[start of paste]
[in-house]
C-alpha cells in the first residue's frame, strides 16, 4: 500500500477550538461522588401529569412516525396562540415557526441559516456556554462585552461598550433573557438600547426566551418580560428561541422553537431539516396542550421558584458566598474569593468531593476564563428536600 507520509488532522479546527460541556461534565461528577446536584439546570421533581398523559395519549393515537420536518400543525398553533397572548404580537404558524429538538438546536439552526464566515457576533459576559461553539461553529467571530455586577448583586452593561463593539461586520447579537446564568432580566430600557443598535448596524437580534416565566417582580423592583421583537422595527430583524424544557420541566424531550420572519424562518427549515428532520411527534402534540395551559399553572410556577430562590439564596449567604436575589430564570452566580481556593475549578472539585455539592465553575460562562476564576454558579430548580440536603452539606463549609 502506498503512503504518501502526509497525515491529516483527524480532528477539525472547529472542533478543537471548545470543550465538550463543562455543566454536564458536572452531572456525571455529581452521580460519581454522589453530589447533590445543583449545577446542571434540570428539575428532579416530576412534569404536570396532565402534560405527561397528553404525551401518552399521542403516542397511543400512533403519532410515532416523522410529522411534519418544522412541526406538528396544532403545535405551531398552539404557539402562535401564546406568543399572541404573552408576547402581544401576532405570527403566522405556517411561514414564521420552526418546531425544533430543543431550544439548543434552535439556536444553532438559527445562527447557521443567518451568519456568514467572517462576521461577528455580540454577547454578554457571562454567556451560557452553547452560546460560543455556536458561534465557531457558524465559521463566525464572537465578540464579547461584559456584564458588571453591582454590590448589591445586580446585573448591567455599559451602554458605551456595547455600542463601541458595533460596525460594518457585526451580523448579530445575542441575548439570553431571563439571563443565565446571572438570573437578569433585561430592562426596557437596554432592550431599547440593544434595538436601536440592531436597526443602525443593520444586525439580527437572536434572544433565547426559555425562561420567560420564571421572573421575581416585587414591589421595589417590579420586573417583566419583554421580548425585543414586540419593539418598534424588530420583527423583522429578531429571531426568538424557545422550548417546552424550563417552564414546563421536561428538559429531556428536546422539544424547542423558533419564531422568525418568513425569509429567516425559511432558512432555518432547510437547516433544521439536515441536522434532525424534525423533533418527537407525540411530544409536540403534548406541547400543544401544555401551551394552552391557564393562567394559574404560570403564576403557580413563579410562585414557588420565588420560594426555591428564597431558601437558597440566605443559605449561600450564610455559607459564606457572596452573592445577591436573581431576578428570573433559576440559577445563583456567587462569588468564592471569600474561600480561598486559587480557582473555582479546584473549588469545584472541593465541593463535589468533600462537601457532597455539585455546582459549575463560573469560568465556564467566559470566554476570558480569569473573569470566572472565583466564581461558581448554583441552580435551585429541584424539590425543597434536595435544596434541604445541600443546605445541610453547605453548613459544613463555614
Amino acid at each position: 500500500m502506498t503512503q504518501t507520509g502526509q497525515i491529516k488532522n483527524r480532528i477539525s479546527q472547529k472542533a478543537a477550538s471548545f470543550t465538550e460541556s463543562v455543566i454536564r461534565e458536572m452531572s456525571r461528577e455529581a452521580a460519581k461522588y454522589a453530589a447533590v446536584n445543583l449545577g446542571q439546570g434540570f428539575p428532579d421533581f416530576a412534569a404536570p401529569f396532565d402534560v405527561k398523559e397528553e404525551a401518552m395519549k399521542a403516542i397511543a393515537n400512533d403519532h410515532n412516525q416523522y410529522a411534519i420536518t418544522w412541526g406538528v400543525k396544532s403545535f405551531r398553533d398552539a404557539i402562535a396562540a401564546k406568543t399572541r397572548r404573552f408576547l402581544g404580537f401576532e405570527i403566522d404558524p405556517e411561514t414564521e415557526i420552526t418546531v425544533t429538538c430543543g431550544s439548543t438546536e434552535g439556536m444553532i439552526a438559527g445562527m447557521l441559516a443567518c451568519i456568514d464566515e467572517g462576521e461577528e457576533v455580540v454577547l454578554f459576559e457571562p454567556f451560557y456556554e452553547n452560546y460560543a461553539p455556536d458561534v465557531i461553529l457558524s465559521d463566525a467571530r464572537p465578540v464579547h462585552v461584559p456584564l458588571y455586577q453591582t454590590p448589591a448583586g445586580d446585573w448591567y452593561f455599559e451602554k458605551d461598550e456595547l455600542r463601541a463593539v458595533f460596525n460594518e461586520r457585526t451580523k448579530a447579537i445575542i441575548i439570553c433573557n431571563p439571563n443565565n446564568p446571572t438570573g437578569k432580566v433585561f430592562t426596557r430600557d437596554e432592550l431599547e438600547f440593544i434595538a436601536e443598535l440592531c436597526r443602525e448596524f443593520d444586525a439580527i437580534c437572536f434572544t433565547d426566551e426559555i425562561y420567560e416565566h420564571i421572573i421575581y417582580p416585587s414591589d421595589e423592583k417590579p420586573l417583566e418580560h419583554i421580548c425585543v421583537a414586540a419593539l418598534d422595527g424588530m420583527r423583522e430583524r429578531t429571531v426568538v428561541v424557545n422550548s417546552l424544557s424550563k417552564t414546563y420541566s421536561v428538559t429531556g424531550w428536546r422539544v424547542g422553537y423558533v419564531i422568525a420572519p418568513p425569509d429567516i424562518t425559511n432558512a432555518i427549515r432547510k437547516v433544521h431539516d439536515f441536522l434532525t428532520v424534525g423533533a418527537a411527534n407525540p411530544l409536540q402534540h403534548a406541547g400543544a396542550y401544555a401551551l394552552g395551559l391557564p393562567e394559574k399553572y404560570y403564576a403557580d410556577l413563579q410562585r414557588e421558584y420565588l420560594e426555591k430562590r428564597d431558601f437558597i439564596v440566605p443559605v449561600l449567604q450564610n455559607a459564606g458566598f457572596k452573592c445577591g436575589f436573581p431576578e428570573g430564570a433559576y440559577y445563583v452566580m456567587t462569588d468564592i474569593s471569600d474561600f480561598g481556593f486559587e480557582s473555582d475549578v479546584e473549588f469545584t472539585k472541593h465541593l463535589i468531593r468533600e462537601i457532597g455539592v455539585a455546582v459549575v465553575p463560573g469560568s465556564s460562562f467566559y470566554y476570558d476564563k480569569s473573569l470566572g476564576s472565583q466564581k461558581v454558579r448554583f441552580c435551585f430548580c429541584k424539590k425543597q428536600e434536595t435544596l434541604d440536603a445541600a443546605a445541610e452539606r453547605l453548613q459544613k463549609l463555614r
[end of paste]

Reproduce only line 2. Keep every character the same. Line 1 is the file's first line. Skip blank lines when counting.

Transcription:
C-alpha cells in the first residue's frame, strides 16, 4: 500500500477550538461522588401529569412516525396562540415557526441559516456556554462585552461598550433573557438600547426566551418580560428561541422553537431539516396542550421558584458566598474569593468531593476564563428536600 507520509488532522479546527460541556461534565461528577446536584439546570421533581398523559395519549393515537420536518400543525398553533397572548404580537404558524429538538438546536439552526464566515457576533459576559461553539461553529467571530455586577448583586452593561463593539461586520447579537446564568432580566430600557443598535448596524437580534416565566417582580423592583421583537422595527430583524424544557420541566424531550420572519424562518427549515428532520411527534402534540395551559399553572410556577430562590439564596449567604436575589430564570452566580481556593475549578472539585455539592465553575460562562476564576454558579430548580440536603452539606463549609 502506498503512503504518501502526509497525515491529516483527524480532528477539525472547529472542533478543537471548545470543550465538550463543562455543566454536564458536572452531572456525571455529581452521580460519581454522589453530589447533590445543583449545577446542571434540570428539575428532579416530576412534569404536570396532565402534560405527561397528553404525551401518552399521542403516542397511543400512533403519532410515532416523522410529522411534519418544522412541526406538528396544532403545535405551531398552539404557539402562535401564546406568543399572541404573552408576547402581544401576532405570527403566522405556517411561514414564521420552526418546531425544533430543543431550544439548543434552535439556536444553532438559527445562527447557521443567518451568519456568514467572517462576521461577528455580540454577547454578554457571562454567556451560557452553547452560546460560543455556536458561534465557531457558524465559521463566525464572537465578540464579547461584559456584564458588571453591582454590590448589591445586580446585573448591567455599559451602554458605551456595547455600542463601541458595533460596525460594518457585526451580523448579530445575542441575548439570553431571563439571563443565565446571572438570573437578569433585561430592562426596557437596554432592550431599547440593544434595538436601536440592531436597526443602525443593520444586525439580527437572536434572544433565547426559555425562561420567560420564571421572573421575581416585587414591589421595589417590579420586573417583566419583554421580548425585543414586540419593539418598534424588530420583527423583522429578531429571531426568538424557545422550548417546552424550563417552564414546563421536561428538559429531556428536546422539544424547542423558533419564531422568525418568513425569509429567516425559511432558512432555518432547510437547516433544521439536515441536522434532525424534525423533533418527537407525540411530544409536540403534548406541547400543544401544555401551551394552552391557564393562567394559574404560570403564576403557580413563579410562585414557588420565588420560594426555591428564597431558601437558597440566605443559605449561600450564610455559607459564606457572596452573592445577591436573581431576578428570573433559576440559577445563583456567587462569588468564592471569600474561600480561598486559587480557582473555582479546584473549588469545584472541593465541593463535589468533600462537601457532597455539585455546582459549575463560573469560568465556564467566559470566554476570558480569569473573569470566572472565583466564581461558581448554583441552580435551585429541584424539590425543597434536595435544596434541604445541600443546605445541610453547605453548613459544613463555614